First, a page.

BMW's challenge of how to stock and market its growing product range will require changes in dealer showrooms.
"The big issue that we face, long term and strategically, is five or six years ago BMW had 40 products," said Damon Shelly, head of the BMW National Dealer Forum. "In the next couple of years we will have 100.
"All the luxury manufactures are moving downstream with less expensive deals, and how do we adapt with that new customer?"
One way will be with new facilities with electronic displays and iPads. Another will be a BMW Genius, who explains product features but doesn't sell cars, said Shelly, owner of Irvine BMW and Irvine Mini in Irvine, Calif., and Shelly BMW in Buena Park, Calif.
Dealerships that haven't improved facilities for 10 or more years had to submit plans by the end of last year and must begin renovations in 2014, he said. Newer stores must have plans ready by 2016.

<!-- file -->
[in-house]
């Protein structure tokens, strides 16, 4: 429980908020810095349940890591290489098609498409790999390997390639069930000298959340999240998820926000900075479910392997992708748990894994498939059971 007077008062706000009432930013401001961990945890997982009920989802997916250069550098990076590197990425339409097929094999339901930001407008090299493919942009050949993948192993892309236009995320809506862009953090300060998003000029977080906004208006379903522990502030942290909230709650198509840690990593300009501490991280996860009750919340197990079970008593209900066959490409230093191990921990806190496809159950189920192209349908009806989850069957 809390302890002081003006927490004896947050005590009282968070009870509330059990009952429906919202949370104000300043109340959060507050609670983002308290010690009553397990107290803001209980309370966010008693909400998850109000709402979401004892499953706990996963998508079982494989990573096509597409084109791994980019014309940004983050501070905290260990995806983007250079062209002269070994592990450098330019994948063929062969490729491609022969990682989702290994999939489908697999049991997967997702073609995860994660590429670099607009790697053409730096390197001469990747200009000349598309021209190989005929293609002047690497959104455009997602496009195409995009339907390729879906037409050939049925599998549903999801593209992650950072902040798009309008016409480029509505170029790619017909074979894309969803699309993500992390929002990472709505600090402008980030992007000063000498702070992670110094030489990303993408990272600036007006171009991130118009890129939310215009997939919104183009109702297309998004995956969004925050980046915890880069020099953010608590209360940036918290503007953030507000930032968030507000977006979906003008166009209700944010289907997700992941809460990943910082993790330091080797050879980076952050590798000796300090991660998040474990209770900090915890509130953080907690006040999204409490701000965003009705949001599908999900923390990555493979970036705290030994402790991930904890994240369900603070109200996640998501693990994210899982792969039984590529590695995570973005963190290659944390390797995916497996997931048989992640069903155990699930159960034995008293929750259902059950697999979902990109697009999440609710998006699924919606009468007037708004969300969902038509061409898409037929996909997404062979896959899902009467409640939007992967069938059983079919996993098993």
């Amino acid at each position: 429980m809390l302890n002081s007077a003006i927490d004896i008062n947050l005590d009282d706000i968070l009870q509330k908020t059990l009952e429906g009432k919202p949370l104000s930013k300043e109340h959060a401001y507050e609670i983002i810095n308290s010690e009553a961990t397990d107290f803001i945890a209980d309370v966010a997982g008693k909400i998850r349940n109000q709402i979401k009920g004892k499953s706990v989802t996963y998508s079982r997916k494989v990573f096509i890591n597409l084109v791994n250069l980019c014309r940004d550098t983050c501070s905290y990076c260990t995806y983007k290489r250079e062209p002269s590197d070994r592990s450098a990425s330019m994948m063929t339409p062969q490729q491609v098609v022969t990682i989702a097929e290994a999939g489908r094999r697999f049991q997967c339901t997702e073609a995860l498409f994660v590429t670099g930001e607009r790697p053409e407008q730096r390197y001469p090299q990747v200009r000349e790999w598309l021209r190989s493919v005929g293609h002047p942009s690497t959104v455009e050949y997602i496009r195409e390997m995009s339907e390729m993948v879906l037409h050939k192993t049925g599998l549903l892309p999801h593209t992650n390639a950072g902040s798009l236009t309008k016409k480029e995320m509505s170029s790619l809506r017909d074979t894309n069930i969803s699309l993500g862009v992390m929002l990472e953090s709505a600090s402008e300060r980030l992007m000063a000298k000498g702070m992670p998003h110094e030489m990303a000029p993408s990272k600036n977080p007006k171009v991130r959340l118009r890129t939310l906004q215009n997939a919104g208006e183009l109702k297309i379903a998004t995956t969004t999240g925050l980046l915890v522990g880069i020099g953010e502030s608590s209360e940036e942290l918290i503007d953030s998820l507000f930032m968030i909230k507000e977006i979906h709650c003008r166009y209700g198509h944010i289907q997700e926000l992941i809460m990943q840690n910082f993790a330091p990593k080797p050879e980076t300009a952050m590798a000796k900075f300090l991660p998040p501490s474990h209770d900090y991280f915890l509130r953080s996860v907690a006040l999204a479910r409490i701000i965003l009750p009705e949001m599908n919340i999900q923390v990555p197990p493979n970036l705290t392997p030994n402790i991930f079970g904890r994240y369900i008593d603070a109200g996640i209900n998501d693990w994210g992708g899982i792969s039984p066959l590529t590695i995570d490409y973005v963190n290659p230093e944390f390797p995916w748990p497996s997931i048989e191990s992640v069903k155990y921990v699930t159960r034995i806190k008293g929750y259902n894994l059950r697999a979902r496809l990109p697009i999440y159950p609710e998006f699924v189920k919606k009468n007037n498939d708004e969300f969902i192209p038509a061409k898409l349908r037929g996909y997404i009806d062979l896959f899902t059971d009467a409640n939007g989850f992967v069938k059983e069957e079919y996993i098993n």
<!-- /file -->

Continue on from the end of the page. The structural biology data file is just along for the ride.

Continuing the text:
Said Shelly: "BMW will give them some time because they have just invested. They are trying to be more reasonable. Their leadership is sensitive that BMW dealers have invested money over the years. They realize their worldwide standards and design story has changed."
Boosting low customer service scores is another goal. BMW ranked below average in the last several annual J.D. Power and Associates customer service index surveys. "It is surprising, and it is a disappointment," Shelly said. "We are looking at it from the angle of the manufacturer and product quality and reliability and whether are we asking the customer the right questions and looking at the right things."